You Learn Something New Everyday

Hello everyone! I have been all over the place this week and I’m excited to share some of my new knowledge. As I mentioned in my previous post, I am working on a social media campaign for our Latino Conservation Week events. I have been working with Elizabeth Rogers, Fire Island National Seashore’s Public Affairs Specialist. Elizabeth has taught me that appealing to your audience on social media is more than just a pretty picture and a clever caption. There is a lot of planning that goes into a social media post- whether it be Facebook, Instagram, or Twitter. I also learned that certain times in the day are better for posting than others. A post during regular weekday office hours will generate less traffic than a post around 6 p.m. or later. This is really important to consider if you are advertising an event, as you want the maximum number of people possible to read about the program.

Fire Island Lighthouse

 During the weekend a ranger and I went over to Talisman, which is a popular area for boaters. This week we had a shelling program that a few children and some parents participated in. We will be having Park Ranger led programs there on the weekends, due to Watch Hill being closed this summer.  The visitors seemed excited to have a park ranger around and events going on. This was an exciting day for me because I haven’t seen much of Fire Island outside of our visitor centers. I know, I really need to get out and explore on one of my days off! The following day was spent at the lighthouse with Ranger Pat. We had National Park Jeopardy and some touch table items. I spent most of the day getting comfortable talking about the touch table items on my own. One of the volunteers taught me that the flag pole next to the lighthouse is about the same height as the first lighthouse. The first lighthouse stood 74 feet tall and the current lighthouse stands 168 feet tall.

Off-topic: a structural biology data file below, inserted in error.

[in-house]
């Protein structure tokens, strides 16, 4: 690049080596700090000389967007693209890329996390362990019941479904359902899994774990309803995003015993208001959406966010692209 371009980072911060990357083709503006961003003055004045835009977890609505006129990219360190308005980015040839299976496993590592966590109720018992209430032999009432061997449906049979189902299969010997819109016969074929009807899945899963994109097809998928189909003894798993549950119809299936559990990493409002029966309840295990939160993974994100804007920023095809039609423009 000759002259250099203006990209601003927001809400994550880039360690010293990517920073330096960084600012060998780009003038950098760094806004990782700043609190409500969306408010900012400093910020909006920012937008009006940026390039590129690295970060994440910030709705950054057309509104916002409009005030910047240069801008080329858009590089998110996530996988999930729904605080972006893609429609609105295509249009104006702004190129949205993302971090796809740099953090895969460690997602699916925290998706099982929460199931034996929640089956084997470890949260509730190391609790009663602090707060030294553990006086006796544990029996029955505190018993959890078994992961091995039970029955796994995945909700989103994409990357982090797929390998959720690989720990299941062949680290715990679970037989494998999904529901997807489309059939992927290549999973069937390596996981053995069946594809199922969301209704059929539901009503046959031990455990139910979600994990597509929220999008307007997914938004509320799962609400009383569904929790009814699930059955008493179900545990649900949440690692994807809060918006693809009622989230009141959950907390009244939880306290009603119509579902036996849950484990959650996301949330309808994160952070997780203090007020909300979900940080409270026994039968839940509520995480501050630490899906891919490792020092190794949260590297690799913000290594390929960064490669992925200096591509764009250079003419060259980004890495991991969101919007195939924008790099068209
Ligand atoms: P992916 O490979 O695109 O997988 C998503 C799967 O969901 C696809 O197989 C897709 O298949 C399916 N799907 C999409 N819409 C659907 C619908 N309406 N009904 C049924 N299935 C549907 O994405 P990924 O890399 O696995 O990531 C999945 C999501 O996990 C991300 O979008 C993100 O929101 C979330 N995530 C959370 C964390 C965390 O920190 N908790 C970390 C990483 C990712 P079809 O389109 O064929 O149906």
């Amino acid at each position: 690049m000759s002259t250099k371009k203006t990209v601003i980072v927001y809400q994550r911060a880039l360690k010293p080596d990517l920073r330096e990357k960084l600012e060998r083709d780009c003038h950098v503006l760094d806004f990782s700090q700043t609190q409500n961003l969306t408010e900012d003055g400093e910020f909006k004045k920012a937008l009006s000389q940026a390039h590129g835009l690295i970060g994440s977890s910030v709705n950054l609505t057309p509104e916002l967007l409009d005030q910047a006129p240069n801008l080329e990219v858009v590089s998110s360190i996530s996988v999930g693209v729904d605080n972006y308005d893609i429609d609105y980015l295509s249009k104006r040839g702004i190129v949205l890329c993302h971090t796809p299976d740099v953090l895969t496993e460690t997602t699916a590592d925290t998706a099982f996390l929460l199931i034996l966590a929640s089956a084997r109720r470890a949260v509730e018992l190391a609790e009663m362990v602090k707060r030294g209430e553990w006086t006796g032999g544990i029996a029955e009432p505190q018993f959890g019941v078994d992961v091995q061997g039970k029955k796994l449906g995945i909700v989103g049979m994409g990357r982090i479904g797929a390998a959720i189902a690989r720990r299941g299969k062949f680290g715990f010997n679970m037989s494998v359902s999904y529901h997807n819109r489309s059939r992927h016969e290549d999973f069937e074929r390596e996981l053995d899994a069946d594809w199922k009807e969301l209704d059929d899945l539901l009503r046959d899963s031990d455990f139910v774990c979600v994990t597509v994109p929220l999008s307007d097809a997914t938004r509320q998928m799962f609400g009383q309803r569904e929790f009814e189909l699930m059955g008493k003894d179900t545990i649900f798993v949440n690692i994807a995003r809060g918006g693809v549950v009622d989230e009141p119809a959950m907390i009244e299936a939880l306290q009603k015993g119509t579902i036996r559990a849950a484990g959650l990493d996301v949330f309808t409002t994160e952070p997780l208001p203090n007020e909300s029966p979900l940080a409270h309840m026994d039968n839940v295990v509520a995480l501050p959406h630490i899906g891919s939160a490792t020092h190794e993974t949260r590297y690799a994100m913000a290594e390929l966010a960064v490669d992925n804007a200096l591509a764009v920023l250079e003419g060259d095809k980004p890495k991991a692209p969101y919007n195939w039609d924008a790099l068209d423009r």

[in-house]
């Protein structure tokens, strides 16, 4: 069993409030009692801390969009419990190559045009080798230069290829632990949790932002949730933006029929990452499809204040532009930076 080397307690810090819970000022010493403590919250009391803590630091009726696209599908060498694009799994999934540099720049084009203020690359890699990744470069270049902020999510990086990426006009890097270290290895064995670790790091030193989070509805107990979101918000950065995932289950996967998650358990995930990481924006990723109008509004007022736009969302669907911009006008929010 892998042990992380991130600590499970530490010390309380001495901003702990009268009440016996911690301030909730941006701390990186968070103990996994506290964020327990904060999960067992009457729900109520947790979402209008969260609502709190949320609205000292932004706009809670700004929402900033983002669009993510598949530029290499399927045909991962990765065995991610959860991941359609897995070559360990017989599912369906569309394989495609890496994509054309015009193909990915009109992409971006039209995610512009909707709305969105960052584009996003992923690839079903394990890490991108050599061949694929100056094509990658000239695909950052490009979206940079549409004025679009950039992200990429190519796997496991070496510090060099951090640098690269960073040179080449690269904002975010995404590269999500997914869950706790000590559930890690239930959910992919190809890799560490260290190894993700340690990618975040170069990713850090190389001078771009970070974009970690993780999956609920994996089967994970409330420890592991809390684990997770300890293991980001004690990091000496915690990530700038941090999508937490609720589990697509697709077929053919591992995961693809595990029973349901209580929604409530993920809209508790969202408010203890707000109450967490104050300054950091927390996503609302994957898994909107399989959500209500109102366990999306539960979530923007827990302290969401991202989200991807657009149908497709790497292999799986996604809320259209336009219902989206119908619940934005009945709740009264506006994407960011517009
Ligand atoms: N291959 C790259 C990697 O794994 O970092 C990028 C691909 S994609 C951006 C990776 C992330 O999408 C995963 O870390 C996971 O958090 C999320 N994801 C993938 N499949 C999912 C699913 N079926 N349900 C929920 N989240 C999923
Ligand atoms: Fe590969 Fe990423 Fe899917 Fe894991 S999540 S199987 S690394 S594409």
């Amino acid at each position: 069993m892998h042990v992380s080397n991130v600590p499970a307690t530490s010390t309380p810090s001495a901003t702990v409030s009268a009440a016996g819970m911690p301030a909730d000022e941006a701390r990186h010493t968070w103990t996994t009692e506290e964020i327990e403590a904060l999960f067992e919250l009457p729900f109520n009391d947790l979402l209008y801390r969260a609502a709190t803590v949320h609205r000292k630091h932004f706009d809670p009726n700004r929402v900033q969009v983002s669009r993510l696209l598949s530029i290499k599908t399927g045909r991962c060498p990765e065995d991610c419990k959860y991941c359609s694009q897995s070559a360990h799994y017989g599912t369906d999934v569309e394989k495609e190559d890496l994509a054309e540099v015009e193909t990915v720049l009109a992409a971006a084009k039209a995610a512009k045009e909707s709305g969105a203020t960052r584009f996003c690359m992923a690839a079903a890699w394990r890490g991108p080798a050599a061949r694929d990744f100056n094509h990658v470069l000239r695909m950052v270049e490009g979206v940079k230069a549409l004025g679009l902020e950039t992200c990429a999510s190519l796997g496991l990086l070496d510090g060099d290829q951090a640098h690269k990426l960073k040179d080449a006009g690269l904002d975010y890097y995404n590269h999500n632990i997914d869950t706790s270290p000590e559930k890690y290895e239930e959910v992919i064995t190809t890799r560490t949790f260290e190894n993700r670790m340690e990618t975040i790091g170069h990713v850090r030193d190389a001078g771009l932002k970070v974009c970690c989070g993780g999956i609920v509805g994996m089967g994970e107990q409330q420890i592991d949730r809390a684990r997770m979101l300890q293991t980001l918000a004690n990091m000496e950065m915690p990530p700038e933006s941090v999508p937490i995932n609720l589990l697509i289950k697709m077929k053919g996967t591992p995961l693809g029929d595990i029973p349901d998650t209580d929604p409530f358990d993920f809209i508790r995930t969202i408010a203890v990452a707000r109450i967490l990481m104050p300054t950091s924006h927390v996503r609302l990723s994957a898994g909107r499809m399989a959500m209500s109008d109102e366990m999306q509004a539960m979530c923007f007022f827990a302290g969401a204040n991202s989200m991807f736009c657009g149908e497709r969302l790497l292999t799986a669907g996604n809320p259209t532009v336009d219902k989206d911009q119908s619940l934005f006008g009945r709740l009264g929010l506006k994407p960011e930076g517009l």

On Monday, most of the interpretive staff went to First Aid, CPR, and AED training. The last time I refreshed my CPR and first aid knowledge was during high school, so it was great to go over everything again.

Asiatic Sand Sedge

Later during the week I was able to accompany wildlife biologist Lindsay Ries and resource management team members on Seabeach Amaranth and Seabeach Knotweed monitoring. It is important to monitor the abundance of Seabeach Amaranth because it is a globally rare G2 federally threatened species. The G2 status implies that the population is at high risk of extinction due to a low population or steep decline. Unfortunately, we did not find any amaranth plants. If we had, we would of placed an enclosure around them to protect them. Seabeach Knotweed is important to monitor as well because it is considered rare in New York State. One plant that we did find an abundance of was Asiatic Sand Sedge. This plant is a non-native invasive species that was found shortly after Hurricane Sandy. It prefers the same habitat as the Seabeach Amaranth. We spent some time carefully digging out the sedges. We tried our best not to leave any root pieces behind so that the plants don’t grow back. I was amazed by the length of the sedge roots! One of the plants had roots that went up to my shoulders. I’m 5’5″ so you can imagine how long they were.

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